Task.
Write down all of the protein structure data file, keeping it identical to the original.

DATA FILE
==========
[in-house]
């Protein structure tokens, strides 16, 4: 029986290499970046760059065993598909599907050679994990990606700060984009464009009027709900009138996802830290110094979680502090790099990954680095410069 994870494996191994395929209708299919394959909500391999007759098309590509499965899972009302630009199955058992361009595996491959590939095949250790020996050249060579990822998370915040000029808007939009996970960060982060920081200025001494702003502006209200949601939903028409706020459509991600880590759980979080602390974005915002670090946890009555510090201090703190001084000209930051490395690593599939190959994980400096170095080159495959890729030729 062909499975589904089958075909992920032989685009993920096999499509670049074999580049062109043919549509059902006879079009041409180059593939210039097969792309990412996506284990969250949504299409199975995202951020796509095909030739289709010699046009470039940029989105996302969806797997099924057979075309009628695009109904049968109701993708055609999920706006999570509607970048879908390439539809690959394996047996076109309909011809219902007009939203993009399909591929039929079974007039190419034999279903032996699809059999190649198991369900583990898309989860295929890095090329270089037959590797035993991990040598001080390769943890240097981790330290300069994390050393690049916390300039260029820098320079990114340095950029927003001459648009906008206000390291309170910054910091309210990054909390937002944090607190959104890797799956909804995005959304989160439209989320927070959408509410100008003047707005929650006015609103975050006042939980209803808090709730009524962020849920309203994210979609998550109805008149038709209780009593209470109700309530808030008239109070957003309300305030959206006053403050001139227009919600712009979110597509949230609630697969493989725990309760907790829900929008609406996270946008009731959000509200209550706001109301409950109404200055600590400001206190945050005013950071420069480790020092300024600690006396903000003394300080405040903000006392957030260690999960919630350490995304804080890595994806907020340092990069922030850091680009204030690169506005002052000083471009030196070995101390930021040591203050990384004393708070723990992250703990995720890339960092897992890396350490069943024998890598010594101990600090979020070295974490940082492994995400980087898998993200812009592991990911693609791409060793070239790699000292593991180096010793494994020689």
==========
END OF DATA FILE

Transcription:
[in-house]
């Protein structure tokens, strides 16, 4: 029986290499970046760059065993598909599907050679994990990606700060984009464009009027709900009138996802830290110094979680502090790099990954680095410069 994870494996191994395929209708299919394959909500391999007759098309590509499965899972009302630009199955058992361009595996491959590939095949250790020996050249060579990822998370915040000029808007939009996970960060982060920081200025001494702003502006209200949601939903028409706020459509991600880590759980979080602390974005915002670090946890009555510090201090703190001084000209930051490395690593599939190959994980400096170095080159495959890729030729 062909499975589904089958075909992920032989685009993920096999499509670049074999580049062109043919549509059902006879079009041409180059593939210039097969792309990412996506284990969250949504299409199975995202951020796509095909030739289709010699046009470039940029989105996302969806797997099924057979075309009628695009109904049968109701993708055609999920706006999570509607970048879908390439539809690959394996047996076109309909011809219902007009939203993009399909591929039929079974007039190419034999279903032996699809059999190649198991369900583990898309989860295929890095090329270089037959590797035993991990040598001080390769943890240097981790330290300069994390050393690049916390300039260029820098320079990114340095950029927003001459648009906008206000390291309170910054910091309210990054909390937002944090607190959104890797799956909804995005959304989160439209989320927070959408509410100008003047707005929650006015609103975050006042939980209803808090709730009524962020849920309203994210979609998550109805008149038709209780009593209470109700309530808030008239109070957003309300305030959206006053403050001139227009919600712009979110597509949230609630697969493989725990309760907790829900929008609406996270946008009731959000509200209550706001109301409950109404200055600590400001206190945050005013950071420069480790020092300024600690006396903000003394300080405040903000006392957030260690999960919630350490995304804080890595994806907020340092990069922030850091680009204030690169506005002052000083471009030196070995101390930021040591203050990384004393708070723990992250703990995720890339960092897992890396350490069943024998890598010594101990600090979020070295974490940082492994995400980087898998993200812009592991990911693609791409060793070239790699000292593991180096010793494994020689």